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The Shins - Port of Morrow - Columbia Records

Port of Morrow may be the first new album from The Shins in nearly half a decade, but those five years were far from your typical hiatus. The new album may better serve as a reintroduction and/or reincarnation of frontman James Mercer, rather than a continuation of what we’ve come to know from the band itself. The primary reason is that since 2007’s Wincing the Night Away, the entire band with the exception of Mercer has been replaced. Port of Morrow is also the first album from The Shins to not be released on the Sub Pop label. Mercer is releasing the collection on his own label Aural Apothecary (distributed by Columbia). And perhaps most notably Mercer seems to have confidently taken the reigns with a distinct vision and sonic direction for the band.

For most fans, the change of the guard in terms of players does not result in a drastic sonic shift. There are a few familiar names that are now officially on the roster including multi-instrumentalist and songwriter Richard Swift, Joe Plummer of Modest Mouse on drums, and guitarist Jessica Dobson, a singer-songwriter in her own right. It is interesting to note that while it’s been five years since Mercer released an album with The Shins, he wasn’t absent from the music world. Remember just a couple years ago Mercer collaborated with Danger Mouse as Broken Bells. It’s not always easy to draw conclusions, but listening to Port of Morrow you get a sense that stepping outside of his comfort zone with Danger Mouse may have re-energized Mercer. He along with co-producer Greg Kurstin were behind the board on Port of Morrow and just maybe Mercer picked up a few production tricks from Brian Burton.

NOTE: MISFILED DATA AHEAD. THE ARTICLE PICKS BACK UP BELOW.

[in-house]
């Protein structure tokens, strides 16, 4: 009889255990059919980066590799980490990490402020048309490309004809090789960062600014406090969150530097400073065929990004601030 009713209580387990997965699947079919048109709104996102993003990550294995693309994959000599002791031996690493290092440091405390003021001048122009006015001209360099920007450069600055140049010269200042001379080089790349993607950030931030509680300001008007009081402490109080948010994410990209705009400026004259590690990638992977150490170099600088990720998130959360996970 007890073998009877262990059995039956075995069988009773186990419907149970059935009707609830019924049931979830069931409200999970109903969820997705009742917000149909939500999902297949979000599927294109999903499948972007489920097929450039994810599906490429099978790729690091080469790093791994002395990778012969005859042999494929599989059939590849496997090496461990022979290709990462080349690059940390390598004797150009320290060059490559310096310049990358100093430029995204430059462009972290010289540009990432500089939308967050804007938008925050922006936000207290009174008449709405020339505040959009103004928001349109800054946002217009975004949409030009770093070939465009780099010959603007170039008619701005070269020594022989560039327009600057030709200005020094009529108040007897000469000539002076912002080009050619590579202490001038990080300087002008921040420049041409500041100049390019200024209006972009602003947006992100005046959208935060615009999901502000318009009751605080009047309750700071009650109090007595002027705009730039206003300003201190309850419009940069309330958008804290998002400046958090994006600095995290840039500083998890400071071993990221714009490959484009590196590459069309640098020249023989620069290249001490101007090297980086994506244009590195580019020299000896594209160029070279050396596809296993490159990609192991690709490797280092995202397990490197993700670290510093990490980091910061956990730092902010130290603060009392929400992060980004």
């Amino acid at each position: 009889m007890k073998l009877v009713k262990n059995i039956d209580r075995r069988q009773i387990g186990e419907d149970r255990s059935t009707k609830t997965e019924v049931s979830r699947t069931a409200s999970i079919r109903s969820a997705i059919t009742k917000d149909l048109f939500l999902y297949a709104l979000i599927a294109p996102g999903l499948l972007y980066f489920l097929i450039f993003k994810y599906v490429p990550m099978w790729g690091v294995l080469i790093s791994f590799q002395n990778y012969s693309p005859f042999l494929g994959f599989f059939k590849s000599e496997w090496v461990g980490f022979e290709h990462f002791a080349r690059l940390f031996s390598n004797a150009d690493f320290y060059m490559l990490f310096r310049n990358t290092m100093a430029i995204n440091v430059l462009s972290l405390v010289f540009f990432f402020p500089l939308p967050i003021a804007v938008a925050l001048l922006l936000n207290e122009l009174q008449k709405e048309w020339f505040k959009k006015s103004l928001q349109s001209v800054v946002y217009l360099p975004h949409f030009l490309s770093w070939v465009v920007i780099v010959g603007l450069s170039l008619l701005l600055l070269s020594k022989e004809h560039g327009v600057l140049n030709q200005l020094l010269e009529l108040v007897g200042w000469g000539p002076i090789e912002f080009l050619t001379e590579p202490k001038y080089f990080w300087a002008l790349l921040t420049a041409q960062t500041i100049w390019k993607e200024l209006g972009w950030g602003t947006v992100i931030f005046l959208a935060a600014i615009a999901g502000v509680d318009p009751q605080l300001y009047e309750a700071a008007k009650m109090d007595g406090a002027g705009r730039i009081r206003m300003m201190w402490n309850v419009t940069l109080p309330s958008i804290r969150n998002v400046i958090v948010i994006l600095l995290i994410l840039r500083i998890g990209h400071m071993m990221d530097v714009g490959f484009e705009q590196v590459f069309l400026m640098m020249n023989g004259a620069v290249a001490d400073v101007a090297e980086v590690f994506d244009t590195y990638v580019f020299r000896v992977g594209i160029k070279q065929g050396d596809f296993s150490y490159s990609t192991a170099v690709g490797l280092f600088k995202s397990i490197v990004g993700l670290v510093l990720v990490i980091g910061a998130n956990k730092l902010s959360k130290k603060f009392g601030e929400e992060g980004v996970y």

As for these songs, Mercer is as affectionate and clever as we’ve heard him. It’s easy to be enamored by the album’s first single “Simple Song”, but the love fest doesn’t end there. “Bait and Switch” is an upbeat, bright and quirky toe-tapper. And on “September”, another standout, Mercer is both seductive and open-hearted upon a dreamy musical canvas. Port of Morrow is one of those rare records where you don’t find yourself skipping tracks. You certainly have your stand-outs, but each song is compelling and pleasant in its own space. Call it a return or call it a reintroduction, regardless Port of Morrow is a fine new collection from Mercer and his new cast.

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